Monday, May 30, 2011

Robotic Interface Based On Microscopic Hairs by Shunji Yamanaka Research Group

The Shunji Yamanaka Research Group at Keio University is doing R&D on an interface that copies the movement of cilium. Cilia are microscopic hairs on the surface of a cell which can react in unison, and are used by some microorganisms for movement. Although ordinarily soft and flexible, this device emphasizes the movement of cilium by making them hard and rigid.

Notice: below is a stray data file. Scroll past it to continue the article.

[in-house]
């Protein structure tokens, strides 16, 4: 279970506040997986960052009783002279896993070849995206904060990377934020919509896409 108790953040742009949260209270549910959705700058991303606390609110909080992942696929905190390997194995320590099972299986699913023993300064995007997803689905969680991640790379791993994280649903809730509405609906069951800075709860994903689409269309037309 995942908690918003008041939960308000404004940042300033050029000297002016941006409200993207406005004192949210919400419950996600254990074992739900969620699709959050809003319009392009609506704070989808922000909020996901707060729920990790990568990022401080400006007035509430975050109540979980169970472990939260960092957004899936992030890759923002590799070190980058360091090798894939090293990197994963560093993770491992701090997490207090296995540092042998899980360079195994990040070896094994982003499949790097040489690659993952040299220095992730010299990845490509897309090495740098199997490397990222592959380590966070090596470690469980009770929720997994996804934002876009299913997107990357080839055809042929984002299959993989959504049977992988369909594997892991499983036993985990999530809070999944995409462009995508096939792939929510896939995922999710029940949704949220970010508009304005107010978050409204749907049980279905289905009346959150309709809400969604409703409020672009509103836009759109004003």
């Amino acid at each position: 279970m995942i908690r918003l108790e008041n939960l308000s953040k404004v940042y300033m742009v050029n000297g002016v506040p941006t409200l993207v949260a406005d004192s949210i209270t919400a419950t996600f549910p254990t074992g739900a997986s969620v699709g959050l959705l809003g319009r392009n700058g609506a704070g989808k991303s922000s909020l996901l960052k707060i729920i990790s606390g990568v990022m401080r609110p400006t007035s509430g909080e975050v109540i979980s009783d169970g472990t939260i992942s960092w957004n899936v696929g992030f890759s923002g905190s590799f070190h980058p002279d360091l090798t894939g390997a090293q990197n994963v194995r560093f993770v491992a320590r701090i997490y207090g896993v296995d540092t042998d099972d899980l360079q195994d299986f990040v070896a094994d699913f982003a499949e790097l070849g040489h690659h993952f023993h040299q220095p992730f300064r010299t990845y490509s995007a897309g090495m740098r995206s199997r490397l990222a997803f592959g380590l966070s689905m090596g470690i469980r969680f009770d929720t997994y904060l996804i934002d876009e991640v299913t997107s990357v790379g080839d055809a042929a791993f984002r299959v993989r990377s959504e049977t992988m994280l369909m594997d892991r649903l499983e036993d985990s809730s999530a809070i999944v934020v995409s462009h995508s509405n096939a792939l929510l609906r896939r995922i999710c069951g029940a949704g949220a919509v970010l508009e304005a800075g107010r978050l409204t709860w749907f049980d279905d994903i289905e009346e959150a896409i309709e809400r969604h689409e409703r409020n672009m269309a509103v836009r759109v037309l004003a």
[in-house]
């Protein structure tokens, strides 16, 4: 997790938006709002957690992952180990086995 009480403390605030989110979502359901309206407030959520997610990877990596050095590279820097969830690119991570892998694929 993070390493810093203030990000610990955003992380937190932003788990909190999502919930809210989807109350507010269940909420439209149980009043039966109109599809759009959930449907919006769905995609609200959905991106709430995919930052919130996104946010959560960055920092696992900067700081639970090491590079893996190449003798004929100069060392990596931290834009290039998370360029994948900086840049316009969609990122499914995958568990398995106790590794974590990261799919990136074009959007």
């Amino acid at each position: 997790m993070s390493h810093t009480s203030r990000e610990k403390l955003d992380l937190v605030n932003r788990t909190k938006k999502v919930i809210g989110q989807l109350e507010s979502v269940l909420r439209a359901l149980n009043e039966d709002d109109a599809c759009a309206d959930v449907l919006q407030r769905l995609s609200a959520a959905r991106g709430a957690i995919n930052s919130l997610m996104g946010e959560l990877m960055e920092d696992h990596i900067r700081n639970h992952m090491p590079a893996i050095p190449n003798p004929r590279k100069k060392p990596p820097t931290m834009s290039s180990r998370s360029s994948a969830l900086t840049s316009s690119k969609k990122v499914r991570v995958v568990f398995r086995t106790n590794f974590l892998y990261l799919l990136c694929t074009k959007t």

This movement is created by using 4 biometal rods. Biometal is a thin fiber actuator that moves like muscle when electricity flows through it, and is characterized by lifelike flexible movement. In this device, after electrostatic capacitor sensors attached to the ends of the rods detect their position, the biometal rods are made to move based on calculations from a PC.

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